Wednesday, May 28, 2014

Equity Market Musings

The US equity markets maintained positive momentum coming off the Memorial Day weekend, extending their streak of six positive closes out of seven. Led by the higher beta indexes, the bears once again found themselves skunked from foraging an equity stream seemingly stocked - but too torrent to fish. 

The Nasdaq 2000 comparative top series that we have followed over the past few months continues to offer some seasonal congruences and contrasts, that may help shed some light on a market narrative chock-full of contradictions and dark edges. 

The higher beta corners - such as the Nasdaq, the Russell 2000 and biotechnology indexes, have loosely followed the momentum signatures and roll of the Nasdaq 2000 secular top. 


To date, the Russell has most closely followed that historic line, with its lagging recovery of its 50 day SMA accomplished just yesterday. Until proven otherwise, we are viewing the pivot lower in the Russell this year as indication of a major shift in performance between large and small cap stocks. We had initially reasoned back in 2012 that the performance ratio had turned, but last spring pivoted back from that posture when the move in the dollar exhausted. Considering our expectations that the US dollar is poised to test the lower limits of its long-term range, the historic dynamic witnessed at the ratio's last turn higher in the mid 1990's is developing today as well.    
Meanwhile, the broader market (as expressed in the SPX) has greatly ignored the deep cuts around the edges and continues to extend higher - unlike the secular shift that occurred in 2000.  
This has largely been reflected in the VIX, which just last week undercut its Q1 floor and tested the cyclical lows from the initial Meridian break-through in March 2013.  This pattern is in contrast to how the VIX traded in 2000; whereas, the index made an April peak and premium was slowly squeezed across the summer as the SPX tested the March highs.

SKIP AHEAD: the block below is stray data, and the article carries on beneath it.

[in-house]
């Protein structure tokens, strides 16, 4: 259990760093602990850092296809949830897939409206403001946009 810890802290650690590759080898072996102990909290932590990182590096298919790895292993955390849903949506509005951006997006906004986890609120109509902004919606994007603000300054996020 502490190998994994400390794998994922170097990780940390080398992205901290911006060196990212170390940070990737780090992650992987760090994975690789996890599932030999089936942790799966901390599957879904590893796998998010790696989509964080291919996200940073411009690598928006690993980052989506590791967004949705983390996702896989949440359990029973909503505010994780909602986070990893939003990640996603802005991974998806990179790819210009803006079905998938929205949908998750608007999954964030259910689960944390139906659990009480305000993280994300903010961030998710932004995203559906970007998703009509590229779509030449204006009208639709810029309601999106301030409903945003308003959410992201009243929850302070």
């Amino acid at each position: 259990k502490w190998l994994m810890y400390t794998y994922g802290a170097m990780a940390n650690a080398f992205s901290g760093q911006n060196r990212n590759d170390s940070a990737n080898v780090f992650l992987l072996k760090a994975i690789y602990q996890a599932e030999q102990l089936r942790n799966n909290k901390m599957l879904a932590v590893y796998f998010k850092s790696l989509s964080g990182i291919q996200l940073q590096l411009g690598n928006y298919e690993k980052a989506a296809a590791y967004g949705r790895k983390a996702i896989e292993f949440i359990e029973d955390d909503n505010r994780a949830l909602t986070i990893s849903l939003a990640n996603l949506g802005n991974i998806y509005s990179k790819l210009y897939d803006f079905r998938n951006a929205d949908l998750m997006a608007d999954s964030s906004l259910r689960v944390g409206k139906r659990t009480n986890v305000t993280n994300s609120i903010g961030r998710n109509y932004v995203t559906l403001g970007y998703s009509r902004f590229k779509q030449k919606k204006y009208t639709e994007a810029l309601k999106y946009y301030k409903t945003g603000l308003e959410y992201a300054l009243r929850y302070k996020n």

Another way of representing this abridged pattern is weighing the VIX relative to its most damaged and volatile equity index. As shown below, the current market has already exceeded the ratio highs before the first cuts were made to the Russell.  While we recognize that the downturn in the Nasdaq was more severe than what the Russell recently sustained, the broader comparative message would imply the retracement rally is much closer to exhaustion than what the 2000 comparative series implies.       
Another contrast worth mentioning in the VIX is the index pivoted lower almost directly where we noted the 1990's irrational cycle took another stair higher in the range. The counterintuitive liner notes being - the rising VIX was actually a healthy expression of the wall-of-worry that the equity markets strongly climbed with during 1996 and for another three years. From our perspective - and considering the market is fully cognizant of the nearing time horizon the Fed is working towards ending QE - this does present a real irrational complacency in the markets.       
Speaking of which, we still lay the lion's bid of motivation in the equity markets at the foot and hand of the Fed and expect that similar to 1946 a cyclical top is completed in the broader markets more sooner than later this year. 
Fun fact: the SPX put in a cyclical high this week on May 29th, 1946 - several months before the Fed stepped away from their conspicuous support of the markets. Although we had looked for an earlier turn in April to develop in the broader market, we still favor a scale that reweighs expectations swifter - than over a more protracted period, such as the equity market tops in 2000 and 2007.